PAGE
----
O Holy Apostle Philip, Intercede with the merciful God
That He may grant our souls forgiveness of sins.
Patronal Feast of St Philip the Apostle, Twenty Fifth & Twenty Sixth Sunday after Pentecost.
This Sunday marks a milestone in the life of St Philip’s Byzantine Catholic Church here in Sacramento. We celebrate today our Golden Jubilee!
As we look back we thank God for the many blessings bestowed upon us as a parish family. The parish had its humble beginnings on Florin Road at what is now the Ukranian Parish of St Andrew. We have been blessed with different pastors who have each left their mark on the parish. Fr Jan has gone before us and we will remember him and all the other deceased parishioners and benefactors with a Panachida after today’s Liturgy.
The last 50 years of blessings is also a pledge of many more blessings to come and so with confidence and gratitude we look forward to another 50 years of witness to Christ as we seek to bring about the Kingdom among and around us.
Today’s celebration is smaller and at the same time more personal as we hope to have a more formal celebration on the last Sunday of May, May 29, 2022. We hope too that at that moment Fr Francis will be able to join us as he plans a trip to America.
Today is our Patronal feast day and we can look at St Philip as a model and mentor. His name is Greek and would suggest to us that he was loved by the Lord. He shines as an example because whenever he is mentioned in the Gospel he brings someone to Christ. Today’s Gospel shows us as Philip the one who persuaded Nathaniel to come to the Lord. Apostles are those who are sent out on a mission. As we get closer to the New Year of 2022 we should see ourselves as sent out on a Mission to bring others to Christ. Philip brought his friend Nathaniel whose life was changed after his encounter with Christ.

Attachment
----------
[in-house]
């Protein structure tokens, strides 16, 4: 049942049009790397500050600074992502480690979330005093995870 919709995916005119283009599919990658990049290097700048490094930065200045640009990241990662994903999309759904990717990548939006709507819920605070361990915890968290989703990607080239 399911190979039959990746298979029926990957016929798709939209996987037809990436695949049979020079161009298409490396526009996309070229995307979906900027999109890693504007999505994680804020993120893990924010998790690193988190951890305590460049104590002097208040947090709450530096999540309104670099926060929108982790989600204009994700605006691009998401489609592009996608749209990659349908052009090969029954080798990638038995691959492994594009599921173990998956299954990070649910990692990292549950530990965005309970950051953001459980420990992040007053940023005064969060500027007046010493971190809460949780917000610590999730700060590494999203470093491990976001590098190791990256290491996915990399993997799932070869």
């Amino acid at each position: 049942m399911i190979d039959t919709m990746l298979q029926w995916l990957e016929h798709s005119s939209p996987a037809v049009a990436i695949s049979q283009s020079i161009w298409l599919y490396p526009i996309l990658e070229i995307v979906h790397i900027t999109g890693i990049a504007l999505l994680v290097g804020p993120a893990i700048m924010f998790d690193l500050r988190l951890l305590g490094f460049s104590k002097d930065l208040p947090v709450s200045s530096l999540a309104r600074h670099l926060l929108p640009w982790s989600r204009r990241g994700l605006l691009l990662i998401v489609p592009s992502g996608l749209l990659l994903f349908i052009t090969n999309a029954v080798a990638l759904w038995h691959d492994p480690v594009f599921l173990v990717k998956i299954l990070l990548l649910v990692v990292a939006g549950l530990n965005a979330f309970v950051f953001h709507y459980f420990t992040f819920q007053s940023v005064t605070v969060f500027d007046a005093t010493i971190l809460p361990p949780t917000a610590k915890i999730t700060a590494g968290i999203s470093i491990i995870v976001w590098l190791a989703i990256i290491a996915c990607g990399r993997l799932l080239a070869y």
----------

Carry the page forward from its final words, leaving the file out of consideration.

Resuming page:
We know that St Philip was a man of charm, for we are told that towards the end of the Master’s life, the Greeks wanted to see Christ. Knowing his charm and that he was a ‘conduit,’ a channel, to Christ, the Gentiles sought his efficacious intercession. And speak to the Lord they did due to the introduction given them by St Philip. Therefore, let us ask ourselves if we bring people to Christ?
We also can see the great desire of Philip to know and love God asking Christ, (St Jn 14v8) who at the Mystical Supper had shared all knowledge with his Apostles, to show them the Father. Philip’s great yearning is met with the gentle reproach of Christ: “Have I been with you for so long a time and you still do not know me, Philip? Whoever has seen me has seen the Father. How can you say, ‘Show us the Father?’
Christ tells us that this is eternal life to know Him and the One who sent Him. We can imagine how St Philip was transformed by the answer he received.
St Philip then sees in the mercy and goodness of Christ the mercy and goodness of the Fatehr. Do we like St Philip, look back at the words and miracles of Christ which reveal his Father to us in our daily lives? Indeed, let us look back at the last 50 years and see the work of Christ and the touch of the Father in our lives as individuals, as parish and as Church!
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Alas, all good things come to end and we are entering the period of the Philip’s fast. FILIPOVKA – fast before CHRISTMAS The Christmas Fast/ Saint Philip’s Fast/ Filipovka begins on Nov. 15. This is the forty days of preparation for the Nativity of Our Lord on December 25. It continues through Christmas Eve, which is a day of strict fast and abstinence. It is named after Saint Philip, because it begins on his feast day.
“Forty” has great significance in our religious history, from the forty years of Israel’s wandering in the desert to be purified so as to enter into the Holy Land, to the forty days of Great Lent before Easter. In America, the regulations of this Fast are not strict, as it falls during the winter. Abstinence remains in force for Friday, and is strongly recommended for Wednesday and if possible, also Monday. Christmas Eve remains a day of strict fast: no meat, no dairy, one main meal, which is the Holy Supper in the evening.
Let us set ourselves to focusing more on Jesus, and much less on the sparkle and glitter of the pre-holiday feasting. Training for Body, Mind and Spirit. For Saint Paul, Christian discipleship is like an athletic contest in an arena, which requires both training and effort. This is the root of the Christian understanding of asceticism and praxis. The season of advent is a time for a deeper interior conversion to Christ by embracing the four forms of Christian praxis. Below are some suggestions for ways to put into practice the four forms of Christian praxis or asceticism during the Nativity fast.